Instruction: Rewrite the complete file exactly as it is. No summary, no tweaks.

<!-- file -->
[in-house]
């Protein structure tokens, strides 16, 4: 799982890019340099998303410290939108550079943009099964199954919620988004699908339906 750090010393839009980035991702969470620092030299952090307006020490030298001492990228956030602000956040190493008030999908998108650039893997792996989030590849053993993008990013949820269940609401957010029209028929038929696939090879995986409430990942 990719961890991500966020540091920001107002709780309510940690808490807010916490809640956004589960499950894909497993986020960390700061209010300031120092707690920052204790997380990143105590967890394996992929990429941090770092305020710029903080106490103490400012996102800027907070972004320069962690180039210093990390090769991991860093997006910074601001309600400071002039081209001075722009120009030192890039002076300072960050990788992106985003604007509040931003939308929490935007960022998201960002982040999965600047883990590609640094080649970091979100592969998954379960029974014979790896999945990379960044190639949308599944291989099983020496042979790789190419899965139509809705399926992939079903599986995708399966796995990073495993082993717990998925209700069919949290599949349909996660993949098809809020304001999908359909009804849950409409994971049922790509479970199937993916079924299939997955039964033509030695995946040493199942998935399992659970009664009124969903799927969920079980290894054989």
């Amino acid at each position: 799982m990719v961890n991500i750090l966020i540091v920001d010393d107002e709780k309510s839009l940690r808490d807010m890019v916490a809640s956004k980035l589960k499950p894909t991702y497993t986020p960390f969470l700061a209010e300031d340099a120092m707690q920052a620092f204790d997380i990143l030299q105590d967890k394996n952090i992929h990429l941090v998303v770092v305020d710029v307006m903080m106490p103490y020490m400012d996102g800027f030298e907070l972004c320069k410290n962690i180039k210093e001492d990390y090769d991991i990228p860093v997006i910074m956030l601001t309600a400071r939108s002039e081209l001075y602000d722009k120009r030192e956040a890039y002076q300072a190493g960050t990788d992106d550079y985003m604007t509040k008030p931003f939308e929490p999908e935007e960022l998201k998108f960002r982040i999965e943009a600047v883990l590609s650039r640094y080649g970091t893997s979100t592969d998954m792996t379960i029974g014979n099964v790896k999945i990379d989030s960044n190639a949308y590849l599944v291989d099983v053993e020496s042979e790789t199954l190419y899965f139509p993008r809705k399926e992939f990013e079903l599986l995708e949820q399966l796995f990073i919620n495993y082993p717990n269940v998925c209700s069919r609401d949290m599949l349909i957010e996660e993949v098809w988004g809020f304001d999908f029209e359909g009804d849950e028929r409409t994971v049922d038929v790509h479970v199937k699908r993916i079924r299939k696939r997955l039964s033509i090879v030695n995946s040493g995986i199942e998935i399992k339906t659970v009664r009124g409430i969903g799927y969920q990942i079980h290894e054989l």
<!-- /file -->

[in-house]
């Protein structure tokens, strides 16, 4: 799982890019340099998303410290939108550079943009099964199954919620988004699908339906 750090010393839009980035991702969470620092030299952090307006020490030298001492990228956030602000956040190493008030999908998108650039893997792996989030590849053993993008990013949820269940609401957010029209028929038929696939090879995986409430990942 990719961890991500966020540091920001107002709780309510940690808490807010916490809640956004589960499950894909497993986020960390700061209010300031120092707690920052204790997380990143105590967890394996992929990429941090770092305020710029903080106490103490400012996102800027907070972004320069962690180039210093990390090769991991860093997006910074601001309600400071002039081209001075722009120009030192890039002076300072960050990788992106985003604007509040931003939308929490935007960022998201960002982040999965600047883990590609640094080649970091979100592969998954379960029974014979790896999945990379960044190639949308599944291989099983020496042979790789190419899965139509809705399926992939079903599986995708399966796995990073495993082993717990998925209700069919949290599949349909996660993949098809809020304001999908359909009804849950409409994971049922790509479970199937993916079924299939997955039964033509030695995946040493199942998935399992659970009664009124969903799927969920079980290894054989």
């Amino acid at each position: 799982m990719v961890n991500i750090l966020i540091v920001d010393d107002e709780k309510s839009l940690r808490d807010m890019v916490a809640s956004k980035l589960k499950p894909t991702y497993t986020p960390f969470l700061a209010e300031d340099a120092m707690q920052a620092f204790d997380i990143l030299q105590d967890k394996n952090i992929h990429l941090v998303v770092v305020d710029v307006m903080m106490p103490y020490m400012d996102g800027f030298e907070l972004c320069k410290n962690i180039k210093e001492d990390y090769d991991i990228p860093v997006i910074m956030l601001t309600a400071r939108s002039e081209l001075y602000d722009k120009r030192e956040a890039y002076q300072a190493g960050t990788d992106d550079y985003m604007t509040k008030p931003f939308e929490p999908e935007e960022l998201k998108f960002r982040i999965e943009a600047v883990l590609s650039r640094y080649g970091t893997s979100t592969d998954m792996t379960i029974g014979n099964v790896k999945i990379d989030s960044n190639a949308y590849l599944v291989d099983v053993e020496s042979e790789t199954l190419y899965f139509p993008r809705k399926e992939f990013e079903l599986l995708e949820q399966l796995f990073i919620n495993y082993p717990n269940v998925c209700s069919r609401d949290m599949l349909i957010e996660e993949v098809w988004g809020f304001d999908f029209e359909g009804d849950e028929r409409t994971v049922d038929v790509h479970v199937k699908r993916i079924r299939k696939r997955l039964s033509i090879v030695n995946s040493g995986i199942e998935i399992k339906t659970v009664r009124g409430i969903g799927y969920q990942i079980h290894e054989l």